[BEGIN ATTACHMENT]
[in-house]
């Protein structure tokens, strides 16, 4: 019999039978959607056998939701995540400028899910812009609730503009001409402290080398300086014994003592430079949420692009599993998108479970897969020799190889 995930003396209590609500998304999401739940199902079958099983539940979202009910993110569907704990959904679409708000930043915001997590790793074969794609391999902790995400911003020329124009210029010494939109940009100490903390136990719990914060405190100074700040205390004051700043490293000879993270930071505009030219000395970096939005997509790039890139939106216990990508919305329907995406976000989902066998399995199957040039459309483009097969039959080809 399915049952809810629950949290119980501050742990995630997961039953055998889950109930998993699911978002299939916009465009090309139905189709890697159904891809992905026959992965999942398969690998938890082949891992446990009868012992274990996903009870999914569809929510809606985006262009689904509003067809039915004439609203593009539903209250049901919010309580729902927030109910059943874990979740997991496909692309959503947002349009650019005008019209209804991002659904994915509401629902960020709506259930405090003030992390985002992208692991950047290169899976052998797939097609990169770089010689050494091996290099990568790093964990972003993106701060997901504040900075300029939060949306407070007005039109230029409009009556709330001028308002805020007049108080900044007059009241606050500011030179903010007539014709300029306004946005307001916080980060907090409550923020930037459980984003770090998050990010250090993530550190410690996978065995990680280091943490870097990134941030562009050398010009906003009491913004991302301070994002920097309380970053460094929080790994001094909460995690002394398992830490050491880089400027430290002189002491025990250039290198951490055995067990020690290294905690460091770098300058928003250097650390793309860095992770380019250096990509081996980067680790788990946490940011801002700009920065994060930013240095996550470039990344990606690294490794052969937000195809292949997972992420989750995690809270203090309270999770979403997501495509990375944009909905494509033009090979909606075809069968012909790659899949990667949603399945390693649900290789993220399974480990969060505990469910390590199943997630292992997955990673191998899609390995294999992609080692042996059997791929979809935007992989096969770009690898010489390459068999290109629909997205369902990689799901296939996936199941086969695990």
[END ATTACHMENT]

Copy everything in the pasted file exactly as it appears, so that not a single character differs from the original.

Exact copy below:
[in-house]
């Protein structure tokens, strides 16, 4: 019999039978959607056998939701995540400028899910812009609730503009001409402290080398300086014994003592430079949420692009599993998108479970897969020799190889 995930003396209590609500998304999401739940199902079958099983539940979202009910993110569907704990959904679409708000930043915001997590790793074969794609391999902790995400911003020329124009210029010494939109940009100490903390136990719990914060405190100074700040205390004051700043490293000879993270930071505009030219000395970096939005997509790039890139939106216990990508919305329907995406976000989902066998399995199957040039459309483009097969039959080809 399915049952809810629950949290119980501050742990995630997961039953055998889950109930998993699911978002299939916009465009090309139905189709890697159904891809992905026959992965999942398969690998938890082949891992446990009868012992274990996903009870999914569809929510809606985006262009689904509003067809039915004439609203593009539903209250049901919010309580729902927030109910059943874990979740997991496909692309959503947002349009650019005008019209209804991002659904994915509401629902960020709506259930405090003030992390985002992208692991950047290169899976052998797939097609990169770089010689050494091996290099990568790093964990972003993106701060997901504040900075300029939060949306407070007005039109230029409009009556709330001028308002805020007049108080900044007059009241606050500011030179903010007539014709300029306004946005307001916080980060907090409550923020930037459980984003770090998050990010250090993530550190410690996978065995990680280091943490870097990134941030562009050398010009906003009491913004991302301070994002920097309380970053460094929080790994001094909460995690002394398992830490050491880089400027430290002189002491025990250039290198951490055995067990020690290294905690460091770098300058928003250097650390793309860095992770380019250096990509081996980067680790788990946490940011801002700009920065994060930013240095996550470039990344990606690294490794052969937000195809292949997972992420989750995690809270203090309270999770979403997501495509990375944009909905494509033009090979909606075809069968012909790659899949990667949603399945390693649900290789993220399974480990969060505990469910390590199943997630292992997955990673191998899609390995294999992609080692042996059997791929979809935007992989096969770009690898010489390459068999290109629909997205369902990689799901296939996936199941086969695990």